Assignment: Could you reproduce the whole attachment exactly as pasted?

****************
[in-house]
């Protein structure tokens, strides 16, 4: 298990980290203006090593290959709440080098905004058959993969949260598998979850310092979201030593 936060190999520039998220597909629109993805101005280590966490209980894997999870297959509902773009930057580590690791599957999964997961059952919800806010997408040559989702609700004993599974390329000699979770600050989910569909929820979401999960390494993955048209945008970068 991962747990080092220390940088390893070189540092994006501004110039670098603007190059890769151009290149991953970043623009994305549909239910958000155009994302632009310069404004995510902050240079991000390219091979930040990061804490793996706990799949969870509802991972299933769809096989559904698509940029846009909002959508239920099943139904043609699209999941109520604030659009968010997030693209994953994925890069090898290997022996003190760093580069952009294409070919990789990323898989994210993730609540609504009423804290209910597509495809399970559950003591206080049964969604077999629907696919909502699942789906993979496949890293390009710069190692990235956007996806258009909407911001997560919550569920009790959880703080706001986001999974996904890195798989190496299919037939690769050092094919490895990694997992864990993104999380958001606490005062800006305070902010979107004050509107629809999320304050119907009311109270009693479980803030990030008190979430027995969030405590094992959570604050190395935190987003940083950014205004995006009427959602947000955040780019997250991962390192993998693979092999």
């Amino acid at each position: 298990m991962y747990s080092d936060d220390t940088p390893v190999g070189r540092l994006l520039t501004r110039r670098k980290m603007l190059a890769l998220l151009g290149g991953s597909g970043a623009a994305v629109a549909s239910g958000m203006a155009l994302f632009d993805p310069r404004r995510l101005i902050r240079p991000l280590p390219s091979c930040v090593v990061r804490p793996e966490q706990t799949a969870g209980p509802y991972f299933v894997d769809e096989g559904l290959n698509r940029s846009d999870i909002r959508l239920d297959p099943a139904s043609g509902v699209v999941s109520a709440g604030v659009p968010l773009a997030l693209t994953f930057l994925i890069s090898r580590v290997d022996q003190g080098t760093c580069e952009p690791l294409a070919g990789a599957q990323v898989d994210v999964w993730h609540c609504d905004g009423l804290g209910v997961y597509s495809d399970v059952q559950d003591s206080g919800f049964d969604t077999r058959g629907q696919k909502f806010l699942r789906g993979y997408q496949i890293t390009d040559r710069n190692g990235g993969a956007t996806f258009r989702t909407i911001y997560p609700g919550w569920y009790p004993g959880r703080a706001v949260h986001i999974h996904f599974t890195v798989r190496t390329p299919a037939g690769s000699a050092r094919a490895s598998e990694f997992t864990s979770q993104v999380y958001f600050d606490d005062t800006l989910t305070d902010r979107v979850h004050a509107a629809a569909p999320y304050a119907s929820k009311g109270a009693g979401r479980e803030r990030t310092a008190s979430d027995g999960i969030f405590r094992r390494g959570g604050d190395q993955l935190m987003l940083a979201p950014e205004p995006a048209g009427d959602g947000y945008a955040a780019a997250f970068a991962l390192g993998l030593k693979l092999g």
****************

[in-house]
């Protein structure tokens, strides 16, 4: 298990980290203006090593290959709440080098905004058959993969949260598998979850310092979201030593 936060190999520039998220597909629109993805101005280590966490209980894997999870297959509902773009930057580590690791599957999964997961059952919800806010997408040559989702609700004993599974390329000699979770600050989910569909929820979401999960390494993955048209945008970068 991962747990080092220390940088390893070189540092994006501004110039670098603007190059890769151009290149991953970043623009994305549909239910958000155009994302632009310069404004995510902050240079991000390219091979930040990061804490793996706990799949969870509802991972299933769809096989559904698509940029846009909002959508239920099943139904043609699209999941109520604030659009968010997030693209994953994925890069090898290997022996003190760093580069952009294409070919990789990323898989994210993730609540609504009423804290209910597509495809399970559950003591206080049964969604077999629907696919909502699942789906993979496949890293390009710069190692990235956007996806258009909407911001997560919550569920009790959880703080706001986001999974996904890195798989190496299919037939690769050092094919490895990694997992864990993104999380958001606490005062800006305070902010979107004050509107629809999320304050119907009311109270009693479980803030990030008190979430027995969030405590094992959570604050190395935190987003940083950014205004995006009427959602947000955040780019997250991962390192993998693979092999």
């Amino acid at each position: 298990m991962y747990s080092d936060d220390t940088p390893v190999g070189r540092l994006l520039t501004r110039r670098k980290m603007l190059a890769l998220l151009g290149g991953s597909g970043a623009a994305v629109a549909s239910g958000m203006a155009l994302f632009d993805p310069r404004r995510l101005i902050r240079p991000l280590p390219s091979c930040v090593v990061r804490p793996e966490q706990t799949a969870g209980p509802y991972f299933v894997d769809e096989g559904l290959n698509r940029s846009d999870i909002r959508l239920d297959p099943a139904s043609g509902v699209v999941s109520a709440g604030v659009p968010l773009a997030l693209t994953f930057l994925i890069s090898r580590v290997d022996q003190g080098t760093c580069e952009p690791l294409a070919g990789a599957q990323v898989d994210v999964w993730h609540c609504d905004g009423l804290g209910v997961y597509s495809d399970v059952q559950d003591s206080g919800f049964d969604t077999r058959g629907q696919k909502f806010l699942r789906g993979y997408q496949i890293t390009d040559r710069n190692g990235g993969a956007t996806f258009r989702t909407i911001y997560p609700g919550w569920y009790p004993g959880r703080a706001v949260h986001i999974h996904f599974t890195v798989r190496t390329p299919a037939g690769s000699a050092r094919a490895s598998e990694f997992t864990s979770q993104v999380y958001f600050d606490d005062t800006l989910t305070d902010r979107v979850h004050a509107a629809a569909p999320y304050a119907s929820k009311g109270a009693g979401r479980e803030r990030t310092a008190s979430d027995g999960i969030f405590r094992r390494g959570g604050d190395q993955l935190m987003l940083a979201p950014e205004p995006a048209g009427d959602g947000y945008a955040a780019a997250f970068a991962l390192g993998l030593k693979l092999g």